Leftist bullying has its latest poster-child in Georgetown professor Christine Fair. Fair decided that an op-ed written by Asra Nomani explaining why she voted for Donald Trump was grounds to relentlessly attack Nomani, a former colleague of Fair’s, on social media — not just calling her names and impugning her character, but even calling into question her religion and status as a human being.
Nomani, a woman and a liberal Muslim, wrote that despite holding many beliefs in common with the Democratic party she had decided to vote for Trump because she was dissatisfied with Hillary Clinton’s position on health-care and worried about the Clintons’ ties to Islamic regimes, such as Saudi Arabia and Qatar.
Katie Frates at the Daily Caller has compiled Fair’s most vicious attacks on different social media, which include such gems as: “I’ve written you off as a human being. Your vote helped normalize Nazis in DC. What don’t you understand you clueless dolt?” and “You are a fame-mongering clown show. You voted 4 a hateful bigot.” Fair even disputed that Nomani was a Muslim, saying that Nomani had confessed to being an atheist in a private conversation (Nomani says she is a Muslim and not an atheist).
A long Facebook post by Fair illustrates the contradiction at the heart of her vendetta against Nomani. Repeating obscene insults she’d previously directed at Nomani, such as “f*** you” and “go to hell,” Fair accused Nomani of “cyber bullying” because she had the audacity to complain to Georgetown about Fair. But what is cyber bullying if not impugning someone’s character and religion in an attempt to harm her image and career, which is exactly what Fair has been doing in an unprovoked online crusade against Nomani?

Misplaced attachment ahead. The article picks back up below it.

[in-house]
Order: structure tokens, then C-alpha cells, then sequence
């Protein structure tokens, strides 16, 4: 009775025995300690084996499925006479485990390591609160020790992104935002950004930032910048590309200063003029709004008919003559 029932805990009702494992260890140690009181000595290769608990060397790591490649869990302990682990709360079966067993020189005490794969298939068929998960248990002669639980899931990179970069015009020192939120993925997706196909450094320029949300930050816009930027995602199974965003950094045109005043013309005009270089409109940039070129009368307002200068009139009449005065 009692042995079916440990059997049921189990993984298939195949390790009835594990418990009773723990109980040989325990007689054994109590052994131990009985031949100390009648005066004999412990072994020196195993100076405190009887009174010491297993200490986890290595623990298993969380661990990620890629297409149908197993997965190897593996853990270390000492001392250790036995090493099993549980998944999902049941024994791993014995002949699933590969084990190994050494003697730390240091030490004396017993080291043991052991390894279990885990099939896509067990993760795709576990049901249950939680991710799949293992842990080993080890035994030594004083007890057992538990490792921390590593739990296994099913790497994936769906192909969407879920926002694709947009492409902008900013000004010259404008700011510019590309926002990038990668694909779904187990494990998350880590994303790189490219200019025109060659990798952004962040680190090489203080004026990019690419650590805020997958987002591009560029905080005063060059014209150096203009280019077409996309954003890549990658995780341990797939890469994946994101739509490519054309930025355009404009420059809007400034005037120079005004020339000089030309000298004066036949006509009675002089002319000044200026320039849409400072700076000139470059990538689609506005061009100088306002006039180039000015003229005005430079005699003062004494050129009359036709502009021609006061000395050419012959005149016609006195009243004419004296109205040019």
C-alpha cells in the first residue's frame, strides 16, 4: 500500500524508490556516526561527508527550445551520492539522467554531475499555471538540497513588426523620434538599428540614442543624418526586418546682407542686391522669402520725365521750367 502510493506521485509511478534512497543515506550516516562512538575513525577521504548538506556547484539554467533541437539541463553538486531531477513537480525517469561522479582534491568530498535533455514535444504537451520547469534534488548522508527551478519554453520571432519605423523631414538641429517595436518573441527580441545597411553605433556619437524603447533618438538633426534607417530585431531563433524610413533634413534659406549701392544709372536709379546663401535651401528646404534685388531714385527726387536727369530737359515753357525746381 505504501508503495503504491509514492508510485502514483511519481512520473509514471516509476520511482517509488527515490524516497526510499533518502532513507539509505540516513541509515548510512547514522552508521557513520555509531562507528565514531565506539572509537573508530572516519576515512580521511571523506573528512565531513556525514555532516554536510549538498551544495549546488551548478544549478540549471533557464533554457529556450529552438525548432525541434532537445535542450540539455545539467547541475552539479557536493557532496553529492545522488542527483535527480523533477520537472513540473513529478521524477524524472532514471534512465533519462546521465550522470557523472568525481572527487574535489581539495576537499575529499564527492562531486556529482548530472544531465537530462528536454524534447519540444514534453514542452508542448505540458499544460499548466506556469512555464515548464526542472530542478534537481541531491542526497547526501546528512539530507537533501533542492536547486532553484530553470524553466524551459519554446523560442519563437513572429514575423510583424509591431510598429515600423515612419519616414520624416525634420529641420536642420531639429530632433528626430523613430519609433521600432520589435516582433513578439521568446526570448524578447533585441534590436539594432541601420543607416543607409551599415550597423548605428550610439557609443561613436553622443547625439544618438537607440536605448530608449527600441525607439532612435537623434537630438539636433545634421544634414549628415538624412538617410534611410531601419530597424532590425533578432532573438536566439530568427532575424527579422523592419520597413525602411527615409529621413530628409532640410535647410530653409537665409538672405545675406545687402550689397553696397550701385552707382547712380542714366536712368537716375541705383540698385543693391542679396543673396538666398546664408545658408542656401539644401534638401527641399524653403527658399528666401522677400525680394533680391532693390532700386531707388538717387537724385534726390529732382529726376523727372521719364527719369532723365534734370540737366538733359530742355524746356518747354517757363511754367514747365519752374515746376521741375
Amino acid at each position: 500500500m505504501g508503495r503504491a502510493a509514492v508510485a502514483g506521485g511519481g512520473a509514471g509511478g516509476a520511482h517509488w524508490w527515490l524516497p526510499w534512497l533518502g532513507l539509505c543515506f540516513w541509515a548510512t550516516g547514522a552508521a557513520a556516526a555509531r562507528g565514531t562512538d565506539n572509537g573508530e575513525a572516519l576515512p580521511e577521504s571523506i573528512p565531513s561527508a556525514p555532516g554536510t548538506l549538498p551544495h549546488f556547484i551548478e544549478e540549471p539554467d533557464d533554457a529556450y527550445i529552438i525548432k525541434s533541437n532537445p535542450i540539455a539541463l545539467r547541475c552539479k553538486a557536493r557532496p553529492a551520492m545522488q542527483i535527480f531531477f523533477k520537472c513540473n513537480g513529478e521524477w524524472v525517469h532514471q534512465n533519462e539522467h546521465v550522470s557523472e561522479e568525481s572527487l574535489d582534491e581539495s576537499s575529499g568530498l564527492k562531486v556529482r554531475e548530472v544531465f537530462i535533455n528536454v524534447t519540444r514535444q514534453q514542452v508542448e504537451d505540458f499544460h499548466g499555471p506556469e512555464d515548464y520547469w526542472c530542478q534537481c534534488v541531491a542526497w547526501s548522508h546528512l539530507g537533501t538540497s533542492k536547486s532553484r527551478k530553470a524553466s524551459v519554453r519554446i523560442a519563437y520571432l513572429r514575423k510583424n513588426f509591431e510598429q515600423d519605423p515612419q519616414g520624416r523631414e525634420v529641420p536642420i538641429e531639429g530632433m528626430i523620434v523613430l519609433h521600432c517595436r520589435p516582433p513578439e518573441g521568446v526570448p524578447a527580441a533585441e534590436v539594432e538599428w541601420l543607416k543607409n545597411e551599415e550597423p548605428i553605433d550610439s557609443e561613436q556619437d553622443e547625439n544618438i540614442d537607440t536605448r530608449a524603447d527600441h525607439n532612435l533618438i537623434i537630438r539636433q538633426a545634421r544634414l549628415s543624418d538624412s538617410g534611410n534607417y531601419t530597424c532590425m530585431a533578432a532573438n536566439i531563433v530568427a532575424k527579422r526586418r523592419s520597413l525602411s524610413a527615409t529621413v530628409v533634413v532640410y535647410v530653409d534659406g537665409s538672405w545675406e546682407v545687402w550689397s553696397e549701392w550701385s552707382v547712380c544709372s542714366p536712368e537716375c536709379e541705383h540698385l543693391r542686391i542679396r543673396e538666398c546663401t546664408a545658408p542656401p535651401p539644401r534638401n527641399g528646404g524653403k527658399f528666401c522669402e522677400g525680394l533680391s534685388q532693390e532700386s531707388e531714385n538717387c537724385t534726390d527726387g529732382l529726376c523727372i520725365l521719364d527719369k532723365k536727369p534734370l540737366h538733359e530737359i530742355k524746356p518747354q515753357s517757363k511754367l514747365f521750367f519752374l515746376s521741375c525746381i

Of course, Fair would not say her screeds were “unprovoked” because the mere fact of supporting Donald Trump is a provocation to militant progressives who think teaching at Georgetown gives them the power to peer into the minds and souls of others.
Now, Georgetown has every right to allow professors to spout whatever opinions they have, but Nomani argues that Fair’s attack runs afoul of Georgetown’s faculty handbook guidelines on the obligation of faculty to perform “service” that advances the “public welfare.” Nomani makes the case that Fair’s public attack on her, and by extension on the principles of civil discourse, constitutes the opposite of a public service.
Whether or not Nomani’s case has merit — and there’s an argument to be made that such speech as Fair’s should fall outside the university’s purview — does anyone in his right mind think that a professor saying similar things about a Muslim who voted for Hillary Clinton would face no professional repercussions?